030317stackhouseTile
Here’s what a field looks like after drainage tile has been installed.

Drainage tile, seed planning work continues

We’re having problems getting two of our main hybrids this spring.

It’s a good thing we got outside and did drainage work and tile repair last week. We sure didn’t get much done outside this week.

No matter what, there is never a good time to put in drainage tile. The field conditions are poor, or there are crops growing in fields. Occasionally, you can attempt to schedule around those issues but since we don’t have wheat in our rotation, summer work isn’t normally an option.

Last year we had some prevented plant acres. But just before we were able to work there, an 11-inch rain came across that farm, ending hope of doing that work. Bottom line is you gotta work when it’s fit.

Seed planning
We are going through what I hope to be our last iteration on seed plans. At least one of the seed companies is ready to go with their 2017 soybean plan. This is allowing us to solidify our orders. We are quickly approaching the ‘you snooze, you lose’ time. It’s now March, there is no reason seed companies shouldn’t have a plan in place for this year.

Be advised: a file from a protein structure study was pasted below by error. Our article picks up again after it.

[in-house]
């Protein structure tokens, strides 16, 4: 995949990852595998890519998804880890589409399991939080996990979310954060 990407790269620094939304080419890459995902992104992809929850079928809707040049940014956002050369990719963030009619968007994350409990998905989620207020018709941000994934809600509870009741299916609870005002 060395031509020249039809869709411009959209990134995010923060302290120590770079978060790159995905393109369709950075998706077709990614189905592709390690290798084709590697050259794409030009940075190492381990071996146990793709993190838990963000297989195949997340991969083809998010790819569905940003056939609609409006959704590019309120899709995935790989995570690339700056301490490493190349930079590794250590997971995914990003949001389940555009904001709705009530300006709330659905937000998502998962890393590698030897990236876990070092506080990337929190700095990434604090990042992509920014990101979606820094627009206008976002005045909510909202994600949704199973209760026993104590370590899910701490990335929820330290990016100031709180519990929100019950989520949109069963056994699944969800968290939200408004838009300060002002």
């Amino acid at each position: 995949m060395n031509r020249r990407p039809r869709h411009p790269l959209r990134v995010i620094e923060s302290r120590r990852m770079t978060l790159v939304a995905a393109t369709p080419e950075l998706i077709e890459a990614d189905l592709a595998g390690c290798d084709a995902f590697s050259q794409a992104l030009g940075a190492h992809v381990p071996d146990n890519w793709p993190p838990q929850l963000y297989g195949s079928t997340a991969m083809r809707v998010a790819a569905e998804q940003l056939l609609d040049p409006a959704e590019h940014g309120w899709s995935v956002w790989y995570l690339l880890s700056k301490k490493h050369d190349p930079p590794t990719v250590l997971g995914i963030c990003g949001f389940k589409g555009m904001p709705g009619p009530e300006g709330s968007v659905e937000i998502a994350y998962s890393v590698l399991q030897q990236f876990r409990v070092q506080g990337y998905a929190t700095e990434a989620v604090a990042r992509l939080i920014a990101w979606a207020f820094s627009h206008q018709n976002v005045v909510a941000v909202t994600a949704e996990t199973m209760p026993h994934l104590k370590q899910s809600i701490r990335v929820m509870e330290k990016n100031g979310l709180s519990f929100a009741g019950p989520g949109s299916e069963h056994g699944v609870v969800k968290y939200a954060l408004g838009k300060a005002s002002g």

With pre-orders, seed treatments, and working with multiple companies, we don’t have the luxury of waiting until the fields are ready to get seed assignments. If the other companies don’t have plans in place next week we will move forward without them.

Corn plans have been thrown into dis-array. We’re having problems getting two of our main hybrids. One company has had problems meeting non-gmo purity specs on 2016 production seed. When they go to pull from 2015 production, the germination has faltered.

Another company says they haven’t run our hybrid yet. However, I’m wondering if it will actually show up at all. These two hybrids account for about a fourth of our acres.

Sure, there are other hybrids out there, but we chose those two for a reason. It becomes even more difficult to switch hybrids and keep our maturity distributions in check.

We try to strike a balance of having a certain percentage of acres in different maturity ranges. This improves harvest flow and also reduces weather risk.

The opinions of the author are not necessarily those of Farm Futures or Penton Agriculture.

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